The Autism Bill has made it through its final parliamentary stage and will now become the Autism Act – the first ever disability-specific law in England.
The National Autistic Society (NAS) heralded the new law as ‘groundbreaking’ and said health and social care services could now face legal action if they failed to provide support for people with the condition, which affects over half a million people in the UK.
Commented Mark Lever, Chief Executive of the NAS:
“Thousands of adults with autism told us they were experiencing serious mental health difficulties due to a lack of support. After a year of lobbying, this is the watershed moment they have been waiting for – this law could literally transform lives. It will add serious weight to the forthcoming adult autism strategy so now we’ll be keeping the pressure up on Government to make sure they get it right and deliver lasting change for people with this serious, lifelong and disabling condition.”
Once it receives Royal Assent the Bill will officially become the Autism Act, which will guarantee the introduction of the first-ever adult autism strategy, which will be published in early 2010.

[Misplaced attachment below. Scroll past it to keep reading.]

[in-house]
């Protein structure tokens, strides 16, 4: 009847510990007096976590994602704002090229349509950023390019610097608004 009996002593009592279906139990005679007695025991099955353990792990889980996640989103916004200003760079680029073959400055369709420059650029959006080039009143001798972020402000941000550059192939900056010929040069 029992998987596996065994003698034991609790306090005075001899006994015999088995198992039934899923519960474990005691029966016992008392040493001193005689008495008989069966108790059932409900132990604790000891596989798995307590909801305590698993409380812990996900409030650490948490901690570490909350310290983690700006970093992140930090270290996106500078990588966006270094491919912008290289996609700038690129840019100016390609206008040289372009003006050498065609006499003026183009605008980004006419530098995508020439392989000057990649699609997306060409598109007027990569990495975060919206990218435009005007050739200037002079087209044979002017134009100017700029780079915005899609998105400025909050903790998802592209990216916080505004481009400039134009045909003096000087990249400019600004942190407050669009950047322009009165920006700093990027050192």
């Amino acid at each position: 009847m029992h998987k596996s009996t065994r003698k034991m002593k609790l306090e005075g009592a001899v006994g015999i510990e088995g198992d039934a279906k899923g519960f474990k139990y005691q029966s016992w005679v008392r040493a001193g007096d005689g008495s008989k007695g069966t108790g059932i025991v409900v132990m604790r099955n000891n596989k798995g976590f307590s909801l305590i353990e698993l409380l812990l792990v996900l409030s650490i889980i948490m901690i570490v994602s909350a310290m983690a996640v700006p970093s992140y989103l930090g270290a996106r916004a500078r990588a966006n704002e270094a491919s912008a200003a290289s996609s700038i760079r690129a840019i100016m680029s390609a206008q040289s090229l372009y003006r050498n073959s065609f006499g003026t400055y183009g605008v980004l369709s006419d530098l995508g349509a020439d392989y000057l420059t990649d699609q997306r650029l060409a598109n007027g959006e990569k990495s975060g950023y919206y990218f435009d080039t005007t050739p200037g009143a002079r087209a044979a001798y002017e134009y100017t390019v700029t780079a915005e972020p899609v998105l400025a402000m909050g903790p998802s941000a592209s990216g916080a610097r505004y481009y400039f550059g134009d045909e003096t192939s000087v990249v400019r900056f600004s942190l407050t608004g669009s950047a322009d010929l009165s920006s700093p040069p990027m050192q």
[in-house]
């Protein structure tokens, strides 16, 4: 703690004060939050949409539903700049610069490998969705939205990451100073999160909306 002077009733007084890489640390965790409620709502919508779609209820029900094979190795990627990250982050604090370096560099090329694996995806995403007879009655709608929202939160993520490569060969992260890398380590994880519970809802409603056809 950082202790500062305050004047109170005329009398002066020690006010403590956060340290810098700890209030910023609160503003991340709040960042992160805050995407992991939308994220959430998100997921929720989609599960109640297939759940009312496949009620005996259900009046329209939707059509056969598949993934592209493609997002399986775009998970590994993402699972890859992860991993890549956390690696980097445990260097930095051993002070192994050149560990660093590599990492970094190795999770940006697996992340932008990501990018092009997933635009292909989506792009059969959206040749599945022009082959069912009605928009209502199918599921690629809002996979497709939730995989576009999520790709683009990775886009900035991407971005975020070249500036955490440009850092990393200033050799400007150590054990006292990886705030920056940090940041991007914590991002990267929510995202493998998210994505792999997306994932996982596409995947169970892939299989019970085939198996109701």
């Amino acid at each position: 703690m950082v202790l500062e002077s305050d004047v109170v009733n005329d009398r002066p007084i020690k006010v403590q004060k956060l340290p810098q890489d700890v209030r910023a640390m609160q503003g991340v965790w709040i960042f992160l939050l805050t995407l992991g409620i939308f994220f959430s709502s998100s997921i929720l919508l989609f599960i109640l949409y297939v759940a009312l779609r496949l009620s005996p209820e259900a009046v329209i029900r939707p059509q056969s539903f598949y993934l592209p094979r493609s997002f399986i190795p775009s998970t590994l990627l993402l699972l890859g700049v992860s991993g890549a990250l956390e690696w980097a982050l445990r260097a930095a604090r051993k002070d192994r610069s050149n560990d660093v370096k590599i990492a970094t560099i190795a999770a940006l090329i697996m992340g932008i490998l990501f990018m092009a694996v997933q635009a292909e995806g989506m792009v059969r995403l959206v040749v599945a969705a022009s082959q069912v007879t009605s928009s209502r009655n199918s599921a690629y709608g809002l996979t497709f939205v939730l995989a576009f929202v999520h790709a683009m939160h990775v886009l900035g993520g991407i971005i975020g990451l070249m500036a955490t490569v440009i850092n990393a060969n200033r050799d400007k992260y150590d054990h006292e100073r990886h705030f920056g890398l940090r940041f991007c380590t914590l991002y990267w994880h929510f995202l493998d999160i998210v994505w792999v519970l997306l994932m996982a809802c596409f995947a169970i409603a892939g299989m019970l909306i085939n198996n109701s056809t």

Explains James Willis, Senior Associate from Thomson Snell & Passmore:
"The Autism Bill, on coming into force, will make the Government's planned adult autism strategy legally enforceable.
“In turn, the strategy is likely to document the duties and obligations of the NHS and Local Authorities, when addressing the interests of people with autism in respect of such matters as health, social care, employment and training.
“Currently, it is not clear exactly what the strategy will do to improve the employment prospects of people with autism. It may assist in focusing and coordinating the efforts of public sector bodies in helping autistic people into work.
“But it is worth emphasising the fact that this is not a strategy intended to heap additional legal obligations on employers. That said, employers are likely to be very aware of their existing duties under the Disability Discrimination Act 1995.
“As a result, employers are already bound to consider how they ensure that people with autism are not subjected to less favourable treatment and that adjustments are made to ensure that they are not placed at a substantial disadvantage in the workplace.”
“This is a specific piece of legislation intended to address the needs of a very specific group of people. I do not think that it is likely to result in a tidal wave of similar laws covering other conditions. Nor do I expect it materially to affect the legal obligations of the vast majority of employers in the United Kingdom."
However, the NAS is also calling for the strategy to tackle the woeful number of people with autism in employment. New research for the charity’s Don’t Write Me Off campaign, launched last week, found that a third of people with autism – over 100,000 – currently live without a job and without benefits.
For more information on the Autism Act visit www.autism.org.uk/autismact2009.
The strategy will be published by April 2010 and the accompanying legal guidance no later than December 2010.